I wonder whether the noble Minister can help in this debate by reassuring those parents who are worried about their children's progress that they have been properly and expertly assessed at their school work. A number of noble Lords and Members of another place received requests from the Society for the Deaf, which is often a difficult handicap to identify in a child. There is also dyslexia, which is equally difficult to recognise with children who cannot read at an early age. On the other hand there are also—and nothing has been said about this, and I assume that it is covered under the term "special educational needs"—those children who are known as gifted and have difficulty in fitting into a normal school system because of their exceptional intelligence.

Would the noble Earl be able to say whether there is any system of identification like a visiting psychologist, or educationalist, who is able to identify at an early stage any symptoms of the kind that I have described in order that they can get the extra teaching requirements? Above all, I want to make it clear that we are pleased with the spirit of Mrs. Warnock's recommendations, that the integration of ESN children into the normal school system will end discrimination against them later in adult life.

The noble Earl mentioned cost, and the inability of the Government to increase facilities due to cost. But I think we should remind the Government from these Benches that the cost to the State is far greater when these children reach adult status without having had remedial education and so they become then passengers of, rather than contributors to, society. I am sure the noble Earl is well aware that if remedial education achieves one thing, and one thing alone, it is to get these children back as adults into society so that they are not passengers of it. Once they become that, then the cost to the State, and indeed to society as a whole, is far greater than the cost that originally could be allocated to them at an early stage for remedial education in the schools. I wonder whether the financial experts in Her Majesty's Government have worked this calculation out. Perhaps they might look at this area again, or perhaps the noble Earl can give a reassurance that investment in remedial education is perhaps worth while from purely fiscal reasons, which is the reason he has given why money cannot be given at the early stages for children requiring special education.

The noble Earl also made reference to a consultative document on the position of the closure of rural schools. Unfortunately I have not read it, as I did not know when it was made available. This has been a great worry to those of us who live in the outlying areas. I am pleased that the noble Earl mentioned the five-mile rule, because in many of the outlying areas in Scotland the closure of the primary school in a district would certainly mean a distance far greater than five miles to travel in order to receive primary education. We shall reserve any judgment on this matter until I have had time to see the consultative document.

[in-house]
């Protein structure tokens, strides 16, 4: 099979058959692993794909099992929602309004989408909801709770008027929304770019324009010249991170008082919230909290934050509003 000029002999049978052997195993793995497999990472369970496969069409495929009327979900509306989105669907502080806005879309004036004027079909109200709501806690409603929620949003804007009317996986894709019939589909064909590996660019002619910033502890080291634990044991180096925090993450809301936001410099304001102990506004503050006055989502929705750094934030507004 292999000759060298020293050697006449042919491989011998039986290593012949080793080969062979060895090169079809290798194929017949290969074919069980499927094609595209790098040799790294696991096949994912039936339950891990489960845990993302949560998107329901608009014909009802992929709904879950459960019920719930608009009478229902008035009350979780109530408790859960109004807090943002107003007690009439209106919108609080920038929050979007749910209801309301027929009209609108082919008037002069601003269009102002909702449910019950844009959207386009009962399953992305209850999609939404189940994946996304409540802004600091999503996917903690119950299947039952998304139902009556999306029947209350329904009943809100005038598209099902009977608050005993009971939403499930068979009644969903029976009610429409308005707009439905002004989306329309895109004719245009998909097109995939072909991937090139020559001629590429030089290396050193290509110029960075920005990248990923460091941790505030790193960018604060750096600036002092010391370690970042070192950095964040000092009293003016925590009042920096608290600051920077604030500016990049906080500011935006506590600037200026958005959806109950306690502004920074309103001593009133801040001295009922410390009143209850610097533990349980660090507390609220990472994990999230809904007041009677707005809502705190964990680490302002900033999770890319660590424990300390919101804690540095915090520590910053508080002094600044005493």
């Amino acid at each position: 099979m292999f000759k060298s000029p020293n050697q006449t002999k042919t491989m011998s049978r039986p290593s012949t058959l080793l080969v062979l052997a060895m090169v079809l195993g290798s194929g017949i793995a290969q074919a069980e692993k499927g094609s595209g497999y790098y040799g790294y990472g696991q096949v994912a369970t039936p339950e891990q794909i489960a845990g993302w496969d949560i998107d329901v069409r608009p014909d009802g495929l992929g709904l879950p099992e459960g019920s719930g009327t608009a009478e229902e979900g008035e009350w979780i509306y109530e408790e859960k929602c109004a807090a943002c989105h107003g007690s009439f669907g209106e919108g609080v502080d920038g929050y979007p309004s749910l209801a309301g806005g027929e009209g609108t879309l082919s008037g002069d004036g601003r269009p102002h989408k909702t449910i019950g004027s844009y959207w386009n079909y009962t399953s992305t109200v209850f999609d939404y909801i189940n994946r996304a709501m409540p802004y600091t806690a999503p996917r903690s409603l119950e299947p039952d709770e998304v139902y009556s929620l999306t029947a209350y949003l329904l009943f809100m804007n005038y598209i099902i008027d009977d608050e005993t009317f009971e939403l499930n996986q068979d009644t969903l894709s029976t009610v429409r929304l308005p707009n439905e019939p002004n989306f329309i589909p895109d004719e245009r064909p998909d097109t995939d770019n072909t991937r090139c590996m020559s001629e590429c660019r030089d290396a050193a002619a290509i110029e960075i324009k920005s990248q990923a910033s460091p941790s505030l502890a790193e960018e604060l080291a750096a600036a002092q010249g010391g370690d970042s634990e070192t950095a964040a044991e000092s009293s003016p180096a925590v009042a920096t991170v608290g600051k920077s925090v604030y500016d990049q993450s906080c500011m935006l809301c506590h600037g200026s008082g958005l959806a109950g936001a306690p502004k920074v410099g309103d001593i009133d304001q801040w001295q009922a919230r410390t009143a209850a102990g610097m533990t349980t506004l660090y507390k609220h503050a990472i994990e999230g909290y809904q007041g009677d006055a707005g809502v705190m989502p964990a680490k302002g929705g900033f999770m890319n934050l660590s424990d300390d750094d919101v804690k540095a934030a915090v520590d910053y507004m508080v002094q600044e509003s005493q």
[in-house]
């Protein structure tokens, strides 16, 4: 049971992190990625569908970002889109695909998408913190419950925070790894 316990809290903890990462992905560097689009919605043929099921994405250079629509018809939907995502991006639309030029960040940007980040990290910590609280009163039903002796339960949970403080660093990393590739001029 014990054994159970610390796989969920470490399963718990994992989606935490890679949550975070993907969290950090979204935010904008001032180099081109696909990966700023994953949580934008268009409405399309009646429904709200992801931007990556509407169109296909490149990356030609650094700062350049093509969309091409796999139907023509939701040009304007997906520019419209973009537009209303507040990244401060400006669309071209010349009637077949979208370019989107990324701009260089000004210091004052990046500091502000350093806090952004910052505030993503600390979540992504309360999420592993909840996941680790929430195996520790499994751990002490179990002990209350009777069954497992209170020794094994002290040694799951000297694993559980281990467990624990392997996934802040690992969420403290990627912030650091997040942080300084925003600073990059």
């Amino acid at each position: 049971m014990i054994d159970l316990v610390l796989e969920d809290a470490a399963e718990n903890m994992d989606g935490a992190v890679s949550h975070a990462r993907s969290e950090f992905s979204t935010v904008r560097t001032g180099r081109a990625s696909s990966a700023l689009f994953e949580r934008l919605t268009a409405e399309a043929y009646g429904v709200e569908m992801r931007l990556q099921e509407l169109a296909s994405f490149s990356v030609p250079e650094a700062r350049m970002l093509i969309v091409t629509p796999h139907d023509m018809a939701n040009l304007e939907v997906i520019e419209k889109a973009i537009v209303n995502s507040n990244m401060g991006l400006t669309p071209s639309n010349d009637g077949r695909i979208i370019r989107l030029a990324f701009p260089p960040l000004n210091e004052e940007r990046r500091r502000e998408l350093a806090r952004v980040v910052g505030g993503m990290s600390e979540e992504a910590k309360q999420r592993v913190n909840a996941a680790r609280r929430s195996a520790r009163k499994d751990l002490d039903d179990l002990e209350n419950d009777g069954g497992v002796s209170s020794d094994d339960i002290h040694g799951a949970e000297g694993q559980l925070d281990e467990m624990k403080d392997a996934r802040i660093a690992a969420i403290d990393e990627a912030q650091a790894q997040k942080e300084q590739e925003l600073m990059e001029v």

Finally, there is just one thing worth saying. I have read most of the debates and what was said in the Committee. A great many words were said—often heated words—in another place, and there is no point in repeating them. This is not my usual subject on which I speak but there is one thought that comes to me as a Scot; there is a feeling of hopelessness in some parts of Scotland where there is crushing unemployment. There is a feeling of hopelessness filtering through both from the teachers and the children on the point of being educated at all. The school-leavers leave school, and their friends, the school-leavers of the year before, are still on the streets of Glasgow and other parts of the depressed areas of Scotland without a job, and with an education that appears to be of no use to get one.

This is an attitude that must be killed now during this difficult time of recession. The questions that the children ask their teachers have to be answered in a way that is going to give them hope and re-assurance for the future. Otherwise there is a danger of young people feeling that there is no point in going to school in these areas because it gets them nowhere. This again leads to a much wider question, well outside the confines of this debate and this Bill, as to the kind of education children are receiving in the later stages, the sixth form stages of their schools, to prepare them for what is an impossibly tough life without a job.

5.28 p.m.

Lord Wilson of Langside

My Lords, I, too, should like to thank the noble Earl for the care and clarity of his presentation of the provisions of this Bill. I rise, not for the first time, with some hesitation because the education of the young is not a field in which I would claim any high qualities or qualifications to pronounce any judgment. I can hear some of your Lordships saying to yourselves, "In that event, why do you presume to detain us here somewhat late on a Thursday afternoon?" I would answer that question by saying, "I do so because I am a Scotsman, and also because am a Social Democrat".